Immanuel Wallerstein died at the age of 88 on 31 August. He was one of the last great exponents of the 1950s-60s theory of imperialism known as “dependency theory”, and continued to write until only a few years ago.
He was born in New York, the son of Polish Jews fleeing antisemitism, and worked almost all his life in US universities. He named Marx first among those to whom he “acknowledged a continuing intellectual debt”.
He described himself as one of a “gang of four” with Samir Amin, Giovanni Arrighi, and Andre Gunder Frank, all also now dead. Gunder Frank was the most prolific and combative writer of “dependency theory”.
In his preface to The Essential Wallerstein (2000), Wallerstein did not mention Paul Baran, whose Political Economy of Growth (1957) was, I think, the founding text of “dependency theory”. Like Frank’s, Wallerstein’s affinity to the nationalisms of poorer countries was more distanced from orthodox Stalinist politics than Baran’s.
His major works were historical: four volumes on The Modern World-System, published in 1974, 1980, 1989, and 2011, covering the period from the 16th century to 1914.
As main influences Wallerstein named Frantz Fanon, Fernand Braudel, and Ilya Prigogine. Fanon, a writer for the Algerian FLN independence movement, “represented... the insistence by those disenfranchised by the modern world system that they have a... claim... to intellectual valuation”.
From the historian Braudel he took a focus on the very long sweeps of history. The physical chemist Prigogine, said Wallerstein, “forced me to face the implications of a world in which certainties did not exist — but knowledge still did”.
“Dependency theory” shifted the axis of radical politics from class against class to what it called “periphery” against “core”. Many would-be Marxists took on “dependency theory” as a reworking of the theory of imperialism developed by Lenin and others in the early years of the 20th century, but in fact the questions it asked, the concepts it used, and the answers it gave were very different.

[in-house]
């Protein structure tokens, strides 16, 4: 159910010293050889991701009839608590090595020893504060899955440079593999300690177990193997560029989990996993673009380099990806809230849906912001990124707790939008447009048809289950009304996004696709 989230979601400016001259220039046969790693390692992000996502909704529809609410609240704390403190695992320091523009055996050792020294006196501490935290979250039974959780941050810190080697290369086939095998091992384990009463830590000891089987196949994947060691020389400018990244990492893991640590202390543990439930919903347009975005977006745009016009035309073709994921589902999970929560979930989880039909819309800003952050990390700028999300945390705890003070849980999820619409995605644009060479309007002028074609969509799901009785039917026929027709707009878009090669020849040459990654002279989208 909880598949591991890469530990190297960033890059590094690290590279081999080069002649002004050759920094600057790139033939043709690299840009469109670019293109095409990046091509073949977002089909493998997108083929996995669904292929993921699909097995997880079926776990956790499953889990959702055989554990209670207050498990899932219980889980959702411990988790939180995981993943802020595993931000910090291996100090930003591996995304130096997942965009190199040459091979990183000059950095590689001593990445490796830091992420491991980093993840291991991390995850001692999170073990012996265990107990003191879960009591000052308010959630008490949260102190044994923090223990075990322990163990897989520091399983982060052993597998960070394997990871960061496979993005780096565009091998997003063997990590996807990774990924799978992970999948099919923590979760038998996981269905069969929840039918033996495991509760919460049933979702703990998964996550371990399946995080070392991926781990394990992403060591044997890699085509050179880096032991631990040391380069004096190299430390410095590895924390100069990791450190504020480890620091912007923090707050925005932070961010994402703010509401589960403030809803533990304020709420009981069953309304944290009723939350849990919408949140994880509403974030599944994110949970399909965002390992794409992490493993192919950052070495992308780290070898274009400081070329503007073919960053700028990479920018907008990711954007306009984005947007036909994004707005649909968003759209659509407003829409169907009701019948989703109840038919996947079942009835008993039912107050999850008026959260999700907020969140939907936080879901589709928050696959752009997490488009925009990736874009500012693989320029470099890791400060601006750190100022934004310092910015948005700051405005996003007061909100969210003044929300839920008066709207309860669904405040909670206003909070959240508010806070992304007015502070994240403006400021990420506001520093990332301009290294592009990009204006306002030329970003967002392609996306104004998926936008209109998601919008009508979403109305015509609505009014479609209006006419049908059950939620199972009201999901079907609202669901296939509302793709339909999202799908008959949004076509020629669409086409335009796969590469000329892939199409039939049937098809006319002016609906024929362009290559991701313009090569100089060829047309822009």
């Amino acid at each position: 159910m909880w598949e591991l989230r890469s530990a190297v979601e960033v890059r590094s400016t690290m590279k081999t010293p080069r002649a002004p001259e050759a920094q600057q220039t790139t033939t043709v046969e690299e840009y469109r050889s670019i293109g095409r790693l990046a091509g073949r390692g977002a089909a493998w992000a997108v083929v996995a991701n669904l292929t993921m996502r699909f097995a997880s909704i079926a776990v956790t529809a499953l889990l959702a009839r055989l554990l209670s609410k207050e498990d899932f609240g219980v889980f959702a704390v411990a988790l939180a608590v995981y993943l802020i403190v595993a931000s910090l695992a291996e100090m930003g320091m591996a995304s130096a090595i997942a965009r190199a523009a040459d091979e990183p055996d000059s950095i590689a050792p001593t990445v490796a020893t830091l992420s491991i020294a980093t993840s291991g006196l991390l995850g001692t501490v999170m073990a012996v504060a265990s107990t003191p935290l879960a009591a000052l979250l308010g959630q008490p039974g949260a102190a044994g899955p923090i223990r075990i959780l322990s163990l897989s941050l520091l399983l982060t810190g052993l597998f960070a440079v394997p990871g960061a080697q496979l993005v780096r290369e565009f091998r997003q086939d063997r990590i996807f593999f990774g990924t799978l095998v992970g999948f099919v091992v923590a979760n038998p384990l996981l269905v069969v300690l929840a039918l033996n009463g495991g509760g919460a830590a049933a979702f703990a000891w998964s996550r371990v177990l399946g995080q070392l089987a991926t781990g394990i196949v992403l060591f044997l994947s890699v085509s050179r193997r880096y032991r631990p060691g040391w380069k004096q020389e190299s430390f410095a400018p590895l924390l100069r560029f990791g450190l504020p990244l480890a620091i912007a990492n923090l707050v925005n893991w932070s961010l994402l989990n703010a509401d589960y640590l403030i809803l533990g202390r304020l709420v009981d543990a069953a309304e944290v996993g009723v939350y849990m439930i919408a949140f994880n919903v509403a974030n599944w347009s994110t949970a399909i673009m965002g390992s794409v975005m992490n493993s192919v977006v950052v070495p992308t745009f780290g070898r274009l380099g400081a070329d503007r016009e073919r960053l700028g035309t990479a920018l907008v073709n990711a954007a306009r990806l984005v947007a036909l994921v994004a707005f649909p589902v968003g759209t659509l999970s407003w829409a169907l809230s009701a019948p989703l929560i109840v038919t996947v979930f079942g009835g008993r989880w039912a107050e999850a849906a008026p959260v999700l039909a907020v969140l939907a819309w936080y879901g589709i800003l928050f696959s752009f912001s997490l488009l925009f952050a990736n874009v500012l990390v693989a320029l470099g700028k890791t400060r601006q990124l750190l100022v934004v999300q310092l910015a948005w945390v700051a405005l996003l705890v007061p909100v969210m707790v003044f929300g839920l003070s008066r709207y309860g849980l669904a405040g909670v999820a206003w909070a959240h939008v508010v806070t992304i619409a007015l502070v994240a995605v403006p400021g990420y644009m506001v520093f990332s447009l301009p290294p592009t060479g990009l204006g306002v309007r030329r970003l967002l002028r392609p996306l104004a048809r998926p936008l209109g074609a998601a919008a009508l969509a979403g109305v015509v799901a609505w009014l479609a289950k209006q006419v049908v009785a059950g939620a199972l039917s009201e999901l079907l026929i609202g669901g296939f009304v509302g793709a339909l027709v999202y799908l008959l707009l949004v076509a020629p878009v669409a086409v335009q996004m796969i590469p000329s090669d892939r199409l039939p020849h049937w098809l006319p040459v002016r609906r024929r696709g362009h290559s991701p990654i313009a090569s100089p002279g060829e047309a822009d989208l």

In a short summary of his ideas, Historical Capitalism, Wallerstein developed his theory into a picture of a “modern world system”, created in and around the 16th century, with its basic structure of “periphery” and “core” continuous since then.
For him, capitalism is that “world system”, not a mode of production which may or may not exist in this or that area. So capitalism, for Wallerstein, has never been historically progressive. It does not rest fundamentally on wage-labour, but on “semi-proletarian” labour. Its chief economic relation is unequal exchange, unequal because of power relations, not exploitation of labour through formally equal exchange.
He sympathised with working-class movements, but saw them and Third World nationalist movements as fundamentally the same sort of movement against the system of unequal exchange and of concentration of riches at the centre of power.
To him the classical Marxist view of capitalist development across the world seemed simplistic, unilinear, and “over-optimistic”.
The rapid development of capitalist industry in many ex-colonial countries in recent decades, and the evolution of regimes like Mugabe’s in Zimbabwe, has pushed “dependency theory” somewhat to the sidelines. It did not convince Wallerstein to change his historical overview.